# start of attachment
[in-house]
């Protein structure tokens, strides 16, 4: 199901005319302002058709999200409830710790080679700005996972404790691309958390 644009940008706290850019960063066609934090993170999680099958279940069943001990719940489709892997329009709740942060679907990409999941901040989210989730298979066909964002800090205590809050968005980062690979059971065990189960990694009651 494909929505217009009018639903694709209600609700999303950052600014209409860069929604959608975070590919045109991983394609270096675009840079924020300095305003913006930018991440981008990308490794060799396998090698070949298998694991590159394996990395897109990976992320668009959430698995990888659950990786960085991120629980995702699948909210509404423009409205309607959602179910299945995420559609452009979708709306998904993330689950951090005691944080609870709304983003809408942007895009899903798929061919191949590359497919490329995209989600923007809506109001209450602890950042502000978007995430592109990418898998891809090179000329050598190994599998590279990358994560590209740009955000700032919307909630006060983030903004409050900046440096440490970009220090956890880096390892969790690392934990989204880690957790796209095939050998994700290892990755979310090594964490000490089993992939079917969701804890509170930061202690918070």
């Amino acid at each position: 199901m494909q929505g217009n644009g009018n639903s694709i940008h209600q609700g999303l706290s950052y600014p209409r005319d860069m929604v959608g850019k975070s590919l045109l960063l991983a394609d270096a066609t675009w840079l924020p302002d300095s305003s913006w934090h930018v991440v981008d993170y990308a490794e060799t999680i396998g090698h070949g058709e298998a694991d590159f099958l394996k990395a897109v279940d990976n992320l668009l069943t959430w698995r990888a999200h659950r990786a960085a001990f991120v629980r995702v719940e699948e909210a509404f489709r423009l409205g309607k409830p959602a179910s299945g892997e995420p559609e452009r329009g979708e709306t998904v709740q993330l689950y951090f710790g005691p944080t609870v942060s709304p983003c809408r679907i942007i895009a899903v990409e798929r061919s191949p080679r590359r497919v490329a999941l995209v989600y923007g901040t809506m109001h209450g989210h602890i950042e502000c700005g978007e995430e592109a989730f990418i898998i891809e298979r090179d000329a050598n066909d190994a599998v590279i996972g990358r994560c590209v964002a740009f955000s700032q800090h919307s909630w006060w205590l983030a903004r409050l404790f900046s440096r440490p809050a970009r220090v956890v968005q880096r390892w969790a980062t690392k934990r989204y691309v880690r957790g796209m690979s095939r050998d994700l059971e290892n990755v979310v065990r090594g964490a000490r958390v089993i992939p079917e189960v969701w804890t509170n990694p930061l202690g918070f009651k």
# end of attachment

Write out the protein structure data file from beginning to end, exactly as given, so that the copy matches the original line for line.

[in-house]
């Protein structure tokens, strides 16, 4: 199901005319302002058709999200409830710790080679700005996972404790691309958390 644009940008706290850019960063066609934090993170999680099958279940069943001990719940489709892997329009709740942060679907990409999941901040989210989730298979066909964002800090205590809050968005980062690979059971065990189960990694009651 494909929505217009009018639903694709209600609700999303950052600014209409860069929604959608975070590919045109991983394609270096675009840079924020300095305003913006930018991440981008990308490794060799396998090698070949298998694991590159394996990395897109990976992320668009959430698995990888659950990786960085991120629980995702699948909210509404423009409205309607959602179910299945995420559609452009979708709306998904993330689950951090005691944080609870709304983003809408942007895009899903798929061919191949590359497919490329995209989600923007809506109001209450602890950042502000978007995430592109990418898998891809090179000329050598190994599998590279990358994560590209740009955000700032919307909630006060983030903004409050900046440096440490970009220090956890880096390892969790690392934990989204880690957790796209095939050998994700290892990755979310090594964490000490089993992939079917969701804890509170930061202690918070």
């Amino acid at each position: 199901m494909q929505g217009n644009g009018n639903s694709i940008h209600q609700g999303l706290s950052y600014p209409r005319d860069m929604v959608g850019k975070s590919l045109l960063l991983a394609d270096a066609t675009w840079l924020p302002d300095s305003s913006w934090h930018v991440v981008d993170y990308a490794e060799t999680i396998g090698h070949g058709e298998a694991d590159f099958l394996k990395a897109v279940d990976n992320l668009l069943t959430w698995r990888a999200h659950r990786a960085a001990f991120v629980r995702v719940e699948e909210a509404f489709r423009l409205g309607k409830p959602a179910s299945g892997e995420p559609e452009r329009g979708e709306t998904v709740q993330l689950y951090f710790g005691p944080t609870v942060s709304p983003c809408r679907i942007i895009a899903v990409e798929r061919s191949p080679r590359r497919v490329a999941l995209v989600y923007g901040t809506m109001h209450g989210h602890i950042e502000c700005g978007e995430e592109a989730f990418i898998i891809e298979r090179d000329a050598n066909d190994a599998v590279i996972g990358r994560c590209v964002a740009f955000s700032q800090h919307s909630w006060w205590l983030a903004r409050l404790f900046s440096r440490p809050a970009r220090v956890v968005q880096r390892w969790a980062t690392k934990r989204y691309v880690r957790g796209m690979s095939r050998d994700l059971e290892n990755v979310v065990r090594g964490a000490r958390v089993i992939p079917e189960v969701w804890t509170n990694p930061l202690g918070f009651k």